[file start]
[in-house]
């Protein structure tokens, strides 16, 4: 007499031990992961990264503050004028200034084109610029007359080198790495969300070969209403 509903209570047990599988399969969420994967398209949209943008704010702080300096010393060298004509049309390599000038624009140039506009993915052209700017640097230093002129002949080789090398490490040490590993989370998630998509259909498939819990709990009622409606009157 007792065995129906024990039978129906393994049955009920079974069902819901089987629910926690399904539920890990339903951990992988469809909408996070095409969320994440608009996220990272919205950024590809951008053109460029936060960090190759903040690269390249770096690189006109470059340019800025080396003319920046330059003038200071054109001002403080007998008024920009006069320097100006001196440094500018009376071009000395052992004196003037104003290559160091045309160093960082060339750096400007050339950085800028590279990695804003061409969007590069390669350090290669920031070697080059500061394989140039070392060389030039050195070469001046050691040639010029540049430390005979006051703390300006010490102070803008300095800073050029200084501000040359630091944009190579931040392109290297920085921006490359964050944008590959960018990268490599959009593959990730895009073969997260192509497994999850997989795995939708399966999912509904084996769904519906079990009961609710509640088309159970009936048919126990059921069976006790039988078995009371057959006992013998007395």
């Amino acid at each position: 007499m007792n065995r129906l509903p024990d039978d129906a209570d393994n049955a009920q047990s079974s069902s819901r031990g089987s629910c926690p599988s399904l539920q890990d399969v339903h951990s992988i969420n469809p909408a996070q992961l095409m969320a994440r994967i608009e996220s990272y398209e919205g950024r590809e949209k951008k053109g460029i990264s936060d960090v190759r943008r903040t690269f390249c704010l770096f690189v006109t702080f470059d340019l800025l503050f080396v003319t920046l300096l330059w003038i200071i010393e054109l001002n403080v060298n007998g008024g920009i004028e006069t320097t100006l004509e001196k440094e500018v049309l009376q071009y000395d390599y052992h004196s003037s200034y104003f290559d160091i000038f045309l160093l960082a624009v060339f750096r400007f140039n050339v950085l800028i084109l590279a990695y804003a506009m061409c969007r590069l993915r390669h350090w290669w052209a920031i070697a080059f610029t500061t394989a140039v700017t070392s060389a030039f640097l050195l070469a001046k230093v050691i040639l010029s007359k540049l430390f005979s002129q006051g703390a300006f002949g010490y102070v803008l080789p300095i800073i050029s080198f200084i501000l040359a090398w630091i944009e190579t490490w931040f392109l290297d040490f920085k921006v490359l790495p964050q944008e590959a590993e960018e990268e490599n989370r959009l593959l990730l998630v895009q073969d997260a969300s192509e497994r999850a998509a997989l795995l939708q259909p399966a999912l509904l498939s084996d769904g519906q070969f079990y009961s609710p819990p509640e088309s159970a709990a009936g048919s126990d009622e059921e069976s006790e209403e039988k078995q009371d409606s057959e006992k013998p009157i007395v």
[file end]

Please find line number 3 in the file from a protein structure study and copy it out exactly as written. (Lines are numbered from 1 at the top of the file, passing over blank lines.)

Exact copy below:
């Amino acid at each position: 007499m007792n065995r129906l509903p024990d039978d129906a209570d393994n049955a009920q047990s079974s069902s819901r031990g089987s629910c926690p599988s399904l539920q890990d399969v339903h951990s992988i969420n469809p909408a996070q992961l095409m969320a994440r994967i608009e996220s990272y398209e919205g950024r590809e949209k951008k053109g460029i990264s936060d960090v190759r943008r903040t690269f390249c704010l770096f690189v006109t702080f470059d340019l800025l503050f080396v003319t920046l300096l330059w003038i200071i010393e054109l001002n403080v060298n007998g008024g920009i004028e006069t320097t100006l004509e001196k440094e500018v049309l009376q071009y000395d390599y052992h004196s003037s200034y104003f290559d160091i000038f045309l160093l960082a624009v060339f750096r400007f140039n050339v950085l800028i084109l590279a990695y804003a506009m061409c969007r590069l993915r390669h350090w290669w052209a920031i070697a080059f610029t500061t394989a140039v700017t070392s060389a030039f640097l050195l070469a001046k230093v050691i040639l010029s007359k540049l430390f005979s002129q006051g703390a300006f002949g010490y102070v803008l080789p300095i800073i050029s080198f200084i501000l040359a090398w630091i944009e190579t490490w931040f392109l290297d040490f920085k921006v490359l790495p964050q944008e590959a590993e960018e990268e490599n989370r959009l593959l990730l998630v895009q073969d997260a969300s192509e497994r999850a998509a997989l795995l939708q259909p399966a999912l509904l498939s084996d769904g519906q070969f079990y009961s609710p819990p509640e088309s159970a709990a009936g048919s126990d009622e059921e069976s006790e209403e039988k078995q009371d409606s057959e006992k013998p009157i007395v």